ORIGINAL RESEARCH article
Sec. Plant Biotechnology
Volume 12 - 2021 | https://doi.org/10.3389/fpls.2021.677553
Daucus carota DcPSY2 and DcLCYB1 as Tools for Carotenoid Metabolic Engineering to Improve the Nutritional Value of Fruits
- 1Centro de Biología Molecular Vegetal, Facultad de Ciencias, Universidad de Chile, Ñuñoa, Chile
- 2Laboratorio de Nutrición y Genómica de Plantas, Instituto de Bioquímica y Microbiología, Facultad de Ciencias, Universidad Austral de Chile, Valdivia, Chile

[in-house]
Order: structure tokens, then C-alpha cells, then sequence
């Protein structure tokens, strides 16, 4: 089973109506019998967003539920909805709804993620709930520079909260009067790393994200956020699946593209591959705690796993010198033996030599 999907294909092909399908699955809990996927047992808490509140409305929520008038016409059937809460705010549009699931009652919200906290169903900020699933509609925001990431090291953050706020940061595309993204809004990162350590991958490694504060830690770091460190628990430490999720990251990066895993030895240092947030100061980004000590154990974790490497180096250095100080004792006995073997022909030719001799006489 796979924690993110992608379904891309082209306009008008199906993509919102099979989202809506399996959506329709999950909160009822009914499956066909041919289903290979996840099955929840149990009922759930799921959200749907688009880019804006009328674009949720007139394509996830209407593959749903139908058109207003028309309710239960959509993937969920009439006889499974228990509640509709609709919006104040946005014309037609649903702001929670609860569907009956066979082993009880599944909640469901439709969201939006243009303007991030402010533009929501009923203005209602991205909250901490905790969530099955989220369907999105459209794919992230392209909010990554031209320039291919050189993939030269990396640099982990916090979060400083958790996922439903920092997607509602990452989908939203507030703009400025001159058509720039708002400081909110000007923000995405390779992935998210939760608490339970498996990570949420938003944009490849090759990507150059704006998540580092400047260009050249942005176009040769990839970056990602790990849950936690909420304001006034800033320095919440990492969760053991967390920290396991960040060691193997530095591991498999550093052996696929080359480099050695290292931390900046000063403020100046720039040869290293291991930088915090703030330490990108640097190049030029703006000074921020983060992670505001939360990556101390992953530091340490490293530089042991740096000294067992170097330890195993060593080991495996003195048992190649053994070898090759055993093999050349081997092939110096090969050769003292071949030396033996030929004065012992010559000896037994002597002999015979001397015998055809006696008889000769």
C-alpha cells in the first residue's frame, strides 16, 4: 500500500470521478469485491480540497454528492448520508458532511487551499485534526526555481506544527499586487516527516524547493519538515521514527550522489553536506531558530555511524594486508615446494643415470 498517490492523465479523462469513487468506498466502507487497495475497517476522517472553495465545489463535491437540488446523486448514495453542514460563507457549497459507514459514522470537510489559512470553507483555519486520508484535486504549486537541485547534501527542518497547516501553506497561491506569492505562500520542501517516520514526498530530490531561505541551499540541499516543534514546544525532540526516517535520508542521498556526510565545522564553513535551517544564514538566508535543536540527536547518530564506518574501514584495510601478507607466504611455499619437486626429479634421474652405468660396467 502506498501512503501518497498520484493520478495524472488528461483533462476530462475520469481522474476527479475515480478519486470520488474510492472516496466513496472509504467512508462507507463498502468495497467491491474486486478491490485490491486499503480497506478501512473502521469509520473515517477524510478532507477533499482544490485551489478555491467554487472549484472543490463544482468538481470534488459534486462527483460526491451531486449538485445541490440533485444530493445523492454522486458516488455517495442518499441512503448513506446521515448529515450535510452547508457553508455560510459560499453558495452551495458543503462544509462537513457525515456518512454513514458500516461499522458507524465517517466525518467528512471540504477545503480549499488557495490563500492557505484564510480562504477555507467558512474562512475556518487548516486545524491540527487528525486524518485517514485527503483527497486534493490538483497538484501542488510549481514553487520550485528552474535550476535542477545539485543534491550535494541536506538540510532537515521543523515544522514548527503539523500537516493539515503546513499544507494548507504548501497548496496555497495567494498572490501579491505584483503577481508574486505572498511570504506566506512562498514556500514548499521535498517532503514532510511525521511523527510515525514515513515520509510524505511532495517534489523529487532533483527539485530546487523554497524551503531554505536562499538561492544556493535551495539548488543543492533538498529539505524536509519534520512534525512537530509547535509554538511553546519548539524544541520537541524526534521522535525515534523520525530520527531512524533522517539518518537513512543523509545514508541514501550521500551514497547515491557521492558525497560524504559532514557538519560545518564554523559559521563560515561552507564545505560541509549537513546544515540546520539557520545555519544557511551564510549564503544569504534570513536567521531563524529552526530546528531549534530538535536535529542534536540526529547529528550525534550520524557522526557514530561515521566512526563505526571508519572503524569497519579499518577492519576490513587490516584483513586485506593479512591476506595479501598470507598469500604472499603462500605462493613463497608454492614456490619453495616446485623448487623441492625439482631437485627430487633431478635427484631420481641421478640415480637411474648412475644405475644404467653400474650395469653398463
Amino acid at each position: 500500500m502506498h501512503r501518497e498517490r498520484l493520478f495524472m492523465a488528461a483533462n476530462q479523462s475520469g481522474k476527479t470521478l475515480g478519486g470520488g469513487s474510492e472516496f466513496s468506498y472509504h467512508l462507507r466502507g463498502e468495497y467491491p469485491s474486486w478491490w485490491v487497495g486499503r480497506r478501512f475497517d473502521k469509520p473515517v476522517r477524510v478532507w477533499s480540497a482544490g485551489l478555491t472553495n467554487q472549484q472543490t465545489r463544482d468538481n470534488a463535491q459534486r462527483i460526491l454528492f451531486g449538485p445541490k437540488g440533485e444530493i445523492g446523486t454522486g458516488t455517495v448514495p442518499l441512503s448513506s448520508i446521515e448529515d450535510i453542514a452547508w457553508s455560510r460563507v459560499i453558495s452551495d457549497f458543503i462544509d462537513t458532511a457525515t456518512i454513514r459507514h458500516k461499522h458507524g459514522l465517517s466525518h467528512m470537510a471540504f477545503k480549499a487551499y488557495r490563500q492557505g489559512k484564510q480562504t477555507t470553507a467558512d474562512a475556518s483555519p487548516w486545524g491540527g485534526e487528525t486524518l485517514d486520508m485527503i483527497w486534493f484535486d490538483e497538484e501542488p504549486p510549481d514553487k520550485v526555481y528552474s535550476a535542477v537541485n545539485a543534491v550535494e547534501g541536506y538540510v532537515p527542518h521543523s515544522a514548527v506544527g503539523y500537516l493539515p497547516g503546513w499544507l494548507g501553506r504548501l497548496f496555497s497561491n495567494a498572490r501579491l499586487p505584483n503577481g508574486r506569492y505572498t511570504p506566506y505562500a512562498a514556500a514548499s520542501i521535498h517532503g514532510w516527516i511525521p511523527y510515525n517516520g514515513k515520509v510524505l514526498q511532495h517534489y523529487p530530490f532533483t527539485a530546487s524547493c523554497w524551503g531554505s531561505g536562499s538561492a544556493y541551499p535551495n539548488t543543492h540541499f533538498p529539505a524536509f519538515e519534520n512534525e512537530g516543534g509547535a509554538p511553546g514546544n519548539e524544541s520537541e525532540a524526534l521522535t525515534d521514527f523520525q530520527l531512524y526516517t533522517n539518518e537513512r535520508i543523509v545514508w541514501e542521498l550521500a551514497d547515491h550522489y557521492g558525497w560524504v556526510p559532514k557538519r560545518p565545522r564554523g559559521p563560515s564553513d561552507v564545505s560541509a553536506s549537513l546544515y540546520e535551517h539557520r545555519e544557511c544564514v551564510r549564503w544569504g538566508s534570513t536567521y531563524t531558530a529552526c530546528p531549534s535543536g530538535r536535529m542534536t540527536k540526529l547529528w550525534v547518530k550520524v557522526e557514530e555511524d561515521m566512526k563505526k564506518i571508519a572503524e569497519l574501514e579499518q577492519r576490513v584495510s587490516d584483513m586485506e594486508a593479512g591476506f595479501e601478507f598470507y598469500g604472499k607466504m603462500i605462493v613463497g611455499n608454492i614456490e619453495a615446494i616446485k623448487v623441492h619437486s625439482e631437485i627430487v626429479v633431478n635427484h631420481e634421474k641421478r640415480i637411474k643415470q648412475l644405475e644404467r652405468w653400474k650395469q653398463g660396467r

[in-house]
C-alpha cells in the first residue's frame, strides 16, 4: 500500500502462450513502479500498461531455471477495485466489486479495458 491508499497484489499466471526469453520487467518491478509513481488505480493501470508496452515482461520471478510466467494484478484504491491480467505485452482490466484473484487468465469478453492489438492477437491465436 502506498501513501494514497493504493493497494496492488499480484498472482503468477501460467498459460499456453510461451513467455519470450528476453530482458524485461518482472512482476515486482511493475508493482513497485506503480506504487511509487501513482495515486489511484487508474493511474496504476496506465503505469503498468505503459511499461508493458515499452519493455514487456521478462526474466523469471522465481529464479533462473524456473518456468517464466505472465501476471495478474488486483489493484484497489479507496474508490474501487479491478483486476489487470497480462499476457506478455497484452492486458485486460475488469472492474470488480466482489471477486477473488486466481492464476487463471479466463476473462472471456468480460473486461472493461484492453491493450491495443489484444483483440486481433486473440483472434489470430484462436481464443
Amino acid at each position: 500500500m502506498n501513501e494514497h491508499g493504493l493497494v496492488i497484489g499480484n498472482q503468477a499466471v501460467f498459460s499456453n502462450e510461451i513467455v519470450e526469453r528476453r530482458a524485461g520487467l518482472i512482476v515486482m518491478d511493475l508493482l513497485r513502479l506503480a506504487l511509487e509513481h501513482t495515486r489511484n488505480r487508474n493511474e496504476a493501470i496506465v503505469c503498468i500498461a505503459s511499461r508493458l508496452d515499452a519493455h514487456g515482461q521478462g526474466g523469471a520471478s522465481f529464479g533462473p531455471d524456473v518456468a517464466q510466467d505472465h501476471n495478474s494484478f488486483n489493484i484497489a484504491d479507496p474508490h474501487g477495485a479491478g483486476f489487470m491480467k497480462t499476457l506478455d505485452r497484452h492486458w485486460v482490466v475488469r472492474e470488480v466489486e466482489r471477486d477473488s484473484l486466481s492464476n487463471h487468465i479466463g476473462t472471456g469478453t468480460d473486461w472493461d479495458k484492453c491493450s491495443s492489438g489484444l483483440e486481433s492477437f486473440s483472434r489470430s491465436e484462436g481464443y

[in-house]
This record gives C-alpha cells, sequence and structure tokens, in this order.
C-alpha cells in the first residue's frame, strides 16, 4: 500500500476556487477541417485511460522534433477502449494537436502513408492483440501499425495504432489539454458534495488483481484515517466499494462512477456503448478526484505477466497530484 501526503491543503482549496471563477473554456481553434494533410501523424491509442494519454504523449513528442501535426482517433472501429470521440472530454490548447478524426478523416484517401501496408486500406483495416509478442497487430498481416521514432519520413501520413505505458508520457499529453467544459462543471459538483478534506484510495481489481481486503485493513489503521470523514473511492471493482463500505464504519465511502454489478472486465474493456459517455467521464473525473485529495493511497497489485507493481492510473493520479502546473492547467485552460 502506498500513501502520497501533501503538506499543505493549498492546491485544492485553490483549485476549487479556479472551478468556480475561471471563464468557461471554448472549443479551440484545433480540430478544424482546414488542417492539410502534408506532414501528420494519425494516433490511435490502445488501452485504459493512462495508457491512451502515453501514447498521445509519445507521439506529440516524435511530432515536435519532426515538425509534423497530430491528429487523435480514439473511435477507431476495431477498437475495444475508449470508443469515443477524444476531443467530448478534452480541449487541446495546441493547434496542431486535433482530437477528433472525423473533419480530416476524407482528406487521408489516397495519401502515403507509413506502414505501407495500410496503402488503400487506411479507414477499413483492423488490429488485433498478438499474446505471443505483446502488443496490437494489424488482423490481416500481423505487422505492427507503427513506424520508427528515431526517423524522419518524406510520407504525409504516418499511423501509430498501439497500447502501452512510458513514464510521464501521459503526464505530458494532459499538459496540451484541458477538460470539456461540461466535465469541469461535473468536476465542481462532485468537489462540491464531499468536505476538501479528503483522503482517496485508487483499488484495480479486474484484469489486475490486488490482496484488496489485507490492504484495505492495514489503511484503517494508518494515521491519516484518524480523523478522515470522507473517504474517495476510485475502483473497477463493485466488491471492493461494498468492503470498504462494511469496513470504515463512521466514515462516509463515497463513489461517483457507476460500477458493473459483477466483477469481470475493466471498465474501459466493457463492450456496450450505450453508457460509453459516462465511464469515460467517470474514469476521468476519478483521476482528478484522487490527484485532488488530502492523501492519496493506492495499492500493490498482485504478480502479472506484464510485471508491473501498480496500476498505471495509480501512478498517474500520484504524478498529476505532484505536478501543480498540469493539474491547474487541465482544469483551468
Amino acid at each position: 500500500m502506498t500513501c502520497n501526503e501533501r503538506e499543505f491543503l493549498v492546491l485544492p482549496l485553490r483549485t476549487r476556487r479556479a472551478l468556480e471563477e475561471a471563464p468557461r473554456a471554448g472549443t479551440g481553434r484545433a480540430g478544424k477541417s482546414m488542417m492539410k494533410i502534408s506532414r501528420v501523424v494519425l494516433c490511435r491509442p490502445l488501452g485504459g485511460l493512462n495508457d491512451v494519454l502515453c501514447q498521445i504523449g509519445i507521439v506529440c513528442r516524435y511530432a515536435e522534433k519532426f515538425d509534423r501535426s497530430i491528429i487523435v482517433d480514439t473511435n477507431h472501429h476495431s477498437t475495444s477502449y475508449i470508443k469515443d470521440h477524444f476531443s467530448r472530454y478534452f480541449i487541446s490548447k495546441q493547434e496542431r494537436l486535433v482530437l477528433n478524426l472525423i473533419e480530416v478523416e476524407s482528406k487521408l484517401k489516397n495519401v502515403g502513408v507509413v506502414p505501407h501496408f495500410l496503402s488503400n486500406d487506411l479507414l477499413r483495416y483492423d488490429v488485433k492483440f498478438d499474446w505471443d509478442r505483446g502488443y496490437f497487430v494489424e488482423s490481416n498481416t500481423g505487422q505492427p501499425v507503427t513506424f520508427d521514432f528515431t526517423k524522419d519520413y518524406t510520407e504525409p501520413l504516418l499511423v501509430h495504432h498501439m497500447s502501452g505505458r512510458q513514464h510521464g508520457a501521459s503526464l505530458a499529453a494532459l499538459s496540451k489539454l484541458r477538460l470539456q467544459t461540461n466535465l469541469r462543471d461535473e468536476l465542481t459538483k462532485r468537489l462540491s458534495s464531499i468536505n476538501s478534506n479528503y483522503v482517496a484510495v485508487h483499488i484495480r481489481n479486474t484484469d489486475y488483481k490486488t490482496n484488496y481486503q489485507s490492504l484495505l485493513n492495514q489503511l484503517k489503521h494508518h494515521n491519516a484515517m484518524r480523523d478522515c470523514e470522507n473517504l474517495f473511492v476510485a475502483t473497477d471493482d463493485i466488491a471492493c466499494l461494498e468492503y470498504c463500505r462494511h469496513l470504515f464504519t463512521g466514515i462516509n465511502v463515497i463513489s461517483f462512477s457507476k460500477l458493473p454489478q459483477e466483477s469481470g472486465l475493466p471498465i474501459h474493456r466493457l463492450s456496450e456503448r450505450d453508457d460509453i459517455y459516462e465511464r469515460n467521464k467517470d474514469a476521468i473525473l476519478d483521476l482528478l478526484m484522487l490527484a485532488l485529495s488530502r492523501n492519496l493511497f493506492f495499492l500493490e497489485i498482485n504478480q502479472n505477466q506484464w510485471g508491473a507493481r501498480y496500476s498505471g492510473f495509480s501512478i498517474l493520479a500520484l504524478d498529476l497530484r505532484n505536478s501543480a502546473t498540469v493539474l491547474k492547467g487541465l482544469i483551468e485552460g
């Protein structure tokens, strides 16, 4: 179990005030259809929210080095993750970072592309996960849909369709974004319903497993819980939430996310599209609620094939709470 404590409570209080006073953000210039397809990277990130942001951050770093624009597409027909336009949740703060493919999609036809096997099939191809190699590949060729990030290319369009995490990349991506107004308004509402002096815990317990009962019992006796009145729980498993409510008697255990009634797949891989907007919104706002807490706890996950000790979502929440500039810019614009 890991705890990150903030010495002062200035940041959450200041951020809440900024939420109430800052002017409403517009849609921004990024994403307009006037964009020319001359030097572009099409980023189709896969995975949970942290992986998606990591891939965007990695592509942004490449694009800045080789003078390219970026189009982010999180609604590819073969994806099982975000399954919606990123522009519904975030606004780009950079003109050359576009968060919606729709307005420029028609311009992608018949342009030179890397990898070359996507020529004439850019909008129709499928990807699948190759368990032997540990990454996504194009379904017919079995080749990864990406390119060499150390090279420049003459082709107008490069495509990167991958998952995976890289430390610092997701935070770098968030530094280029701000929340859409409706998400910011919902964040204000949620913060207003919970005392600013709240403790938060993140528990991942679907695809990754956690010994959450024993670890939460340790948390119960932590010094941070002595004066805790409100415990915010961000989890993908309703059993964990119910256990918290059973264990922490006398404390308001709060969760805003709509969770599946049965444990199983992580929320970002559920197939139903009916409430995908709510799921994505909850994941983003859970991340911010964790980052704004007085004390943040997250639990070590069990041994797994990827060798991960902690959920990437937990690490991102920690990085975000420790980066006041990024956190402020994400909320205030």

Carotenoids are pigments with important nutritional value in the human diet. As antioxidant molecules, they act as scavengers of free radicals enhancing immunity and preventing cancer and cardiovascular diseases. Moreover, α-carotene and β-carotene, the main carotenoids of carrots (Daucus carota) are precursors of vitamin A, whose deficiency in the diet can trigger night blindness and macular degeneration. With the aim of increasing the carotenoid content in fruit flesh, three key genes of the carotenoid pathway, phytoene synthase (DcPSY2) and lycopene cyclase (DcLCYB1) from carrots, and carotene desaturase (XdCrtI) from the yeast Xanthophyllomyces dendrorhous, were optimized for expression in apple and cloned under the Solanum chilense (tomatillo) polygalacturonase (PG) fruit specific promoter. A biotechnological platform was generated and functionally tested by subcellular localization, and single, double and triple combinations were both stably transformed in tomatoes (Solanum lycopersicum var. Microtom) and transiently transformed in Fuji apple fruit flesh (Malus domestica). We demonstrated the functionality of the S. chilense PG promoter by directing the expression of the transgenes specifically to fruits. Transgenic tomato fruits expressing DcPSY2, DcLCYB1, and DcPSY2-XdCRTI, produced 1.34, 2.0, and 1.99-fold more total carotenoids than wild-type fruits, respectively. Furthermore, transgenic tomatoes expressing DcLCYB1, DcPSY2-XdCRTI, and DcPSY2-XdCRTI-DcLCYB1 exhibited an increment in β-carotene levels of 2.5, 3.0, and 2.57-fold in comparison with wild-type fruits, respectively. Additionally, Fuji apple flesh agroinfiltrated with DcPSY2 and DcLCYB1 constructs showed a significant increase of 2.75 and 3.11-fold in total carotenoids and 5.11 and 5.84-fold in β-carotene, respectively whereas the expression of DcPSY2-XdCRTI and DcPSY2-XdCRTI-DcLCYB1 generated lower, but significant changes in the carotenoid profile of infiltrated apple flesh. The results in apple demonstrate that DcPSY2 and DcLCYB1 are suitable biotechnological genes to increase the carotenoid content in fruits of species with reduced amounts of these pigments.